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The Stream: An Iranian activist group asked an American journalist to participate in a conference critical of the U.S. and Israel, part of the enlistment of American thinkers willing to join Iran’s propaganda campaign.
The New York Times: The arrest on Saturday of a Queens college student on charges of conspiring with the Islamic State is just the most recent example of the group’s global strategy, which began about one year ago and has resulted in attacks or arrests in more than a dozen countries.
The New Yorker: In Belgium and in the Netherlands, where patients can be euthanized even if they do not have a terminal illness, the laws seem to have permeated the medical establishment more deeply than elsewhere, perhaps because of the central role granted to doctors: in the majority of cases, it is the doctor, not the patient, who commits the final act.
DeMorgen (Translated via Google): In an extensive article examines the American magazine The New Yorker euthanasia in non-terminally ill people. Three Belgian families are central. They complain about too little involvement and quick decisions.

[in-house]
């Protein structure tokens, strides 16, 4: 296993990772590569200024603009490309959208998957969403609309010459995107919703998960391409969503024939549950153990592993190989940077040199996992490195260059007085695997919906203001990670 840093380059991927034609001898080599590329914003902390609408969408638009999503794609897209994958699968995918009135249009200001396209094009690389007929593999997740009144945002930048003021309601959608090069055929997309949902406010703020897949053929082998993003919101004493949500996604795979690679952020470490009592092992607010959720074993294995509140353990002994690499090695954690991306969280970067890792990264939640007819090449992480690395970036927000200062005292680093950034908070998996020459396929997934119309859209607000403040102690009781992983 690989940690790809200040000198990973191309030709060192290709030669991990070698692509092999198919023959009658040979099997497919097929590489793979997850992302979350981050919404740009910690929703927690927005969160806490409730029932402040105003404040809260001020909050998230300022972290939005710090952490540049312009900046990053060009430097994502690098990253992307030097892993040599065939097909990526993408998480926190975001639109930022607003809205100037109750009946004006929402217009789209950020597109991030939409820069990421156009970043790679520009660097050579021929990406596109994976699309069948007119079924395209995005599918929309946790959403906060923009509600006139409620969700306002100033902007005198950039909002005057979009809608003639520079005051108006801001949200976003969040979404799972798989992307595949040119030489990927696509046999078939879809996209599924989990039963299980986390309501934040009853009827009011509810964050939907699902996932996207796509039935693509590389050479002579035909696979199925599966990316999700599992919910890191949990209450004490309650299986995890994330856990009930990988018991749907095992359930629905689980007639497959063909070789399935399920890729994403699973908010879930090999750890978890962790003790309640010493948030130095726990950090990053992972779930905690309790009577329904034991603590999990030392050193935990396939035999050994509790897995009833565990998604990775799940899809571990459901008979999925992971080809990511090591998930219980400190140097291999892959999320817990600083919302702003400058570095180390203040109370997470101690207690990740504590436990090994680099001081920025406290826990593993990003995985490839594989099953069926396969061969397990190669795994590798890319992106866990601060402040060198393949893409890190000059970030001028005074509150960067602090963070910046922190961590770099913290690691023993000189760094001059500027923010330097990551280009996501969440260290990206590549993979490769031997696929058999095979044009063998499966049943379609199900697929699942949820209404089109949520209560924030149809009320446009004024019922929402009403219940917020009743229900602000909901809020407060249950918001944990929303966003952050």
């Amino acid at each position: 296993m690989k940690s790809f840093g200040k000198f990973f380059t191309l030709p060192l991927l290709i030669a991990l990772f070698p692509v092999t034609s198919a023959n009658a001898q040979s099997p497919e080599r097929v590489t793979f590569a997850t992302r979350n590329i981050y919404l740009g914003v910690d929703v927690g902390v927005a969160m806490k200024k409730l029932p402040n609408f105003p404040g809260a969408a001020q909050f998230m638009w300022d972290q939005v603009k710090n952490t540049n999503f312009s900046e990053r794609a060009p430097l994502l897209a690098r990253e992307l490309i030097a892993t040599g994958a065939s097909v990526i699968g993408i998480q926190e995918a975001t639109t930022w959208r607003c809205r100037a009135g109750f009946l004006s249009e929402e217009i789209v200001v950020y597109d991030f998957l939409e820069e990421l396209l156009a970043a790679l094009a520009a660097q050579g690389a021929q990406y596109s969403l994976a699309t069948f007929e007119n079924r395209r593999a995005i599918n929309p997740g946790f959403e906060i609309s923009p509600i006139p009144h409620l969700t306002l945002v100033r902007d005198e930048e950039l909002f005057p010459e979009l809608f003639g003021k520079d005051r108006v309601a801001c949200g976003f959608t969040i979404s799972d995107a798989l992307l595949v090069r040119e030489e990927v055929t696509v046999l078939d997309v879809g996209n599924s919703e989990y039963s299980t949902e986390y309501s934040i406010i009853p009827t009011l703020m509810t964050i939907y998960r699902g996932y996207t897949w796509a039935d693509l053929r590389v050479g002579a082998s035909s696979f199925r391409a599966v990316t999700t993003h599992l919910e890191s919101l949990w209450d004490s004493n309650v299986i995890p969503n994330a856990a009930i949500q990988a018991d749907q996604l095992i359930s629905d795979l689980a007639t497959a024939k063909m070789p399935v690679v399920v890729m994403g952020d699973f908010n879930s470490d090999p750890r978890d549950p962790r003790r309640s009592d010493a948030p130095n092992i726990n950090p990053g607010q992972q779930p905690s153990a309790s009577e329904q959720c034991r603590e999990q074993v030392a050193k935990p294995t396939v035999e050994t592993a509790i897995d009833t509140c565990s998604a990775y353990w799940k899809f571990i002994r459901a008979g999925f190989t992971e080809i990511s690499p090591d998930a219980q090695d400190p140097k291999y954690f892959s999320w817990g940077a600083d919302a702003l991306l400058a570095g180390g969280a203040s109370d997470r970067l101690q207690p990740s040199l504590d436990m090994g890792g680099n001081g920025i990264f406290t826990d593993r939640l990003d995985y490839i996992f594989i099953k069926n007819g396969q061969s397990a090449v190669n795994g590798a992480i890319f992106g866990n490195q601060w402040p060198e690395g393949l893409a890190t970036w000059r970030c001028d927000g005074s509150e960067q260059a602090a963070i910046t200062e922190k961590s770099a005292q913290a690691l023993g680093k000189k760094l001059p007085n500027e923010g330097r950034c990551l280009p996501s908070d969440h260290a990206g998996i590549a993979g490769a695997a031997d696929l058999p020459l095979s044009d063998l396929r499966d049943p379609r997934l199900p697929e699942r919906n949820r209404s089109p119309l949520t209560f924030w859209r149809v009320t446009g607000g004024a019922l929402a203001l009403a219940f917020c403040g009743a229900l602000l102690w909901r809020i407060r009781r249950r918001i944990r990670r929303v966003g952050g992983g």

The Stream: Abducted women and girls are escaping Boko Haram. Many are pregnant. Some are exploiting the situation to bring back federally funded abortions overseas.
CBS News (AP): Britain’s High Court has denied an attempt by a woman to use her dead daughter’s frozen eggs to create her own grandchild, after deciding it wasn’t clear whether the daughter wanted the procedure.
Life News: I have written several times about how De Troyer’s son,Tom Mortier, who has been indefatigable trying to bring attention to the profound injustice of Belgium euthanasia. (Imagine receiving a telephone call from a hospital telling him to pick up your just-euthanized mother’s remains. He has even brought a lawsuit in the European Court of Human Rights.